Communal Project Part 2: Nine M. balfouri Slings

The Communal Project series will document my setup of a Moncentropus balfouri communal, starting with the planning and acquisition of both the enclosure and tarantulas and continuing through as they mature. This is the second installment in the series; the first part is “Communal Project Part 1: An Enclosure by Brooklyn Bugs.”

After a couple of years of research and daydreaming, I will finally be setting up my first communal.

I’ve been fascinated by communals since I first saw photos of H. incei setup on a forum several years ago. I had always known tarantulas to be cannibalistic, so I was intrigued by the idea that a group could live together harmoniously without it turning into a survival of the fattest bloodbath. Since then, I’ve read articles and blogs, watched YouTube videos, and even spoken to a couple keepers who have tried it. I’ve researched the many species said to tolerate a communal living situation, including Poecilotheria species, Heterothele villosella, Neoholothele incei, Pterinochilus murinus, and of course, the Monocentropus balfouri.

Although all of these species have demonstrated the ability to co-habitate with other members of their species without immediately resorting to cannibalism, the level of true “communalism” can vary greatly. Every keeper would love to witness a true tarantula community where members actually benefit from living in close proximity to each other, possibly hunting and even eating together. But the fact is, many of these species are forced to live closely together in the wild due habitat constraints; they don’t naturally prefer it. Therefore, when they are forced to live together in an enclosure, the relationship between the inhabitants more closely resembles a fragile tolerance than a strong communal bond.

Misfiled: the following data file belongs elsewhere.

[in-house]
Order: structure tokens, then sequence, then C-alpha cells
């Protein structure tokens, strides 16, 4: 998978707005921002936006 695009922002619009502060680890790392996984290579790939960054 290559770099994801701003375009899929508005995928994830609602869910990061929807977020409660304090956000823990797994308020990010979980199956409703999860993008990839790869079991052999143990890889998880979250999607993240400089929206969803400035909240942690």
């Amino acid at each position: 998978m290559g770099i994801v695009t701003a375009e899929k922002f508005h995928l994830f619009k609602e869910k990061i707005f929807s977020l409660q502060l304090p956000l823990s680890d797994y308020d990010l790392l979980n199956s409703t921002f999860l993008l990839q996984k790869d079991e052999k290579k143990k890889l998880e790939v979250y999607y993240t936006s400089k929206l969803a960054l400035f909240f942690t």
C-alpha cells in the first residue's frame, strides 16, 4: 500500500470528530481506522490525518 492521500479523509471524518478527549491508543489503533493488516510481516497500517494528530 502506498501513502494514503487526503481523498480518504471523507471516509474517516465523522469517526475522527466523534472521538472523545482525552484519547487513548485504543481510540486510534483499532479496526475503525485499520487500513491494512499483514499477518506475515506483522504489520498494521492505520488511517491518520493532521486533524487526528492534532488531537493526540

As a result, many keepers who have tried to keep communals have found the need to abort the projects upon discovering that their ten lithe specimens had suddenly become five portly ones. With many of the communal setups,  cannibalism is a constant threat, and the thought of needlessly loosing often expensive Ts is enough of a deterrent for many keepers. Personally speaking, I love my spiders and pride myself on not having many deaths in my collection. The possibility that by creating a communal I might putting a group at risk of unnecessary death was a tough concept for me to get by.

One species has always stood out for me in the communal list…

One of the species that seemed to demonstrate some legitimate communal tendencies was the Monocentropus balfouri. I had discovered early on that this beautiful tarantula had some of the strongest motherly instincts of any species, and a quick Google search of “M. balfouri mother with slings” brings up some amazing photos of this maternal spider seemingly nurturing its young. This is an animal that keepers have witnessed killing prey to feed its spiderlings, as well as standing guard over them like a protective parent. Hobbyists that have kept this species communally report slings huddling together in the same burrow, even when given space, and feeding on the same prey…together. I have read several accounts by folks who have set up more than one balfouri in an enclosure, and it seems that it doesn’t matter the size of the specimens that are introduced together, they all live quite harmoniously.